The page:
Using Terraform to provision infrastructure resources

As we create more and more new service and require more and more infrastructure resources to support those services, we have started to use Terraform to manage our infrastructure.

In this article, I would like to give an overview of how we structure our Terraform setup.

It’s designed to build up a common vocabulary and understanding of why we do things the way we do them and provide a little bit of background information how and why we made the decisions that lead to the current setup.

As we’re using AWS to deploy our cloud infrastructure, most of the examples will relate to AWS but in principle should be provider-agnostic and can apply to other providers as well.

Structure

Environments

The first level of structure within our Terraform configurations is the environment.

There are multiple ways how to structure Terraform configuration, separating by environment is just one of them. We also considered separating them by usecase but a couple of factors lead us to choosing environment base configuration. One of the key contributors to that decision was that we want to avoid leaking anything from our staging environment to our production environment to make sure that whatever we do is verified, safe and secure before it touches the production setup. There is an an excellent article describing why separating the configuration by environment is a good idea.

For us an environment is a logical grouping of resources that are related to (and may depend on) each other.

We currently have three environments that we setup using Terraform:

Production

The production environment is - as the name suggests - the real thing: All resources created with Terraform for the production environment are used to support our day-to-day business. It’s where our services and data live.

Staging

The staging environment is our shared test system that is used both by us (the product development team) as well as other teams within BetterDoc that try new functionality to give us feedback before the feature is promoted to staging. We try to have the staging environment mirror the production environment as closely as possible.

A word on data security: We try to have the staging environment mirror the production environment as closely as possible. This also means that we have the same data security procedures in place for the staging environment as we do for the production environment.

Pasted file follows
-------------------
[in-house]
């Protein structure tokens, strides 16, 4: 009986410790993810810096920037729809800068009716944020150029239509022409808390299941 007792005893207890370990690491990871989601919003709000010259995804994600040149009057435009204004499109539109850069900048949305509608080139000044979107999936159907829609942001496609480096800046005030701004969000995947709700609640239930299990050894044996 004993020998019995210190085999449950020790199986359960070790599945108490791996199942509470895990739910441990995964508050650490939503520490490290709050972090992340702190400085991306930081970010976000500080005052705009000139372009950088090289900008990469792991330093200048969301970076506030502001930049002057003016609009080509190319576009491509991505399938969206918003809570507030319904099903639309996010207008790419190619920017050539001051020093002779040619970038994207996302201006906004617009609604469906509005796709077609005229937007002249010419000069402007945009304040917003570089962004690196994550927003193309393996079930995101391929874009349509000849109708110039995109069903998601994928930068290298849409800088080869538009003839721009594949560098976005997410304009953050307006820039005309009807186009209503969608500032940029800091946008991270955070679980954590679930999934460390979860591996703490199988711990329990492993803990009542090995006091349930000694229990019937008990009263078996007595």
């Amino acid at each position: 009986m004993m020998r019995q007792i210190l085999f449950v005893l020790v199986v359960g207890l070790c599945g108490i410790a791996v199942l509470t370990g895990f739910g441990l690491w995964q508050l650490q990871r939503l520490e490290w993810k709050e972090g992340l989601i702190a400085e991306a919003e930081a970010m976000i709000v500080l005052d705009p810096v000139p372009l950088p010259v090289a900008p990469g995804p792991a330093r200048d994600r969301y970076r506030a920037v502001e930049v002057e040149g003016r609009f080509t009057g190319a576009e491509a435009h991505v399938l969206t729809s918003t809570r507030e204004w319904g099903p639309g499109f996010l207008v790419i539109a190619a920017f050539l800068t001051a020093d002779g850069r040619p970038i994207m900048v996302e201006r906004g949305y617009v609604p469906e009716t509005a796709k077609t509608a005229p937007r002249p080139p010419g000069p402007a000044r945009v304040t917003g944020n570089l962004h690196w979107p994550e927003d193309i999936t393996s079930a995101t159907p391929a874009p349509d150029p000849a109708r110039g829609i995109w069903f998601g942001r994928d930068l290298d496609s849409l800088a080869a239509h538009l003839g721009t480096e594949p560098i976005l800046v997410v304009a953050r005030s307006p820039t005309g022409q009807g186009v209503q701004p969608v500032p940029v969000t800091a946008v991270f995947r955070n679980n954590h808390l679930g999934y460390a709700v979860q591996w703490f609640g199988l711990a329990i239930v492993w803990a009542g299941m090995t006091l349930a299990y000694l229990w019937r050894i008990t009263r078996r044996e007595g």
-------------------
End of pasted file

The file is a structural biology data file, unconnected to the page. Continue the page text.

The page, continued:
Playground

The playground environment is where we try out new things regarding our configuration. It gives us a safe space to experiment with setting up new infrastructure components, finding out what we actually need and how to configure new resources. It will not mirror either the production or the staging environment but instead might look like some sort of a mess - which is okay, as it’s for us to experiment on.

Systems

The second level within our configuration hierarchy is called a system. A system is dependent on a business functionality and leads to infrastructure resources that are necessary to support that business functionality.

An example of a system is the website or the patient system. The website system groups all resources that are necessary to support a website (which could be resources like an API gateway, a webserver but also things like TLS certificates or some file storage).

A system is always connected to an environment, so the actual infrastructure resources for a system are living in an environment. As described in the environments section, we have two environments which are used for our day-to-day business: The production environment (where our actual patient data is stored and where the “real” processes live) and the staging environment in which we can test new processes and logics.

Taking the example of the website as described above, all infrastructure resources needed for the website would be existing on both environments. For example, there would be one webserver that is associated to the production environment and a second webserver that is associated to the staging environment (which is true for all other resources as well).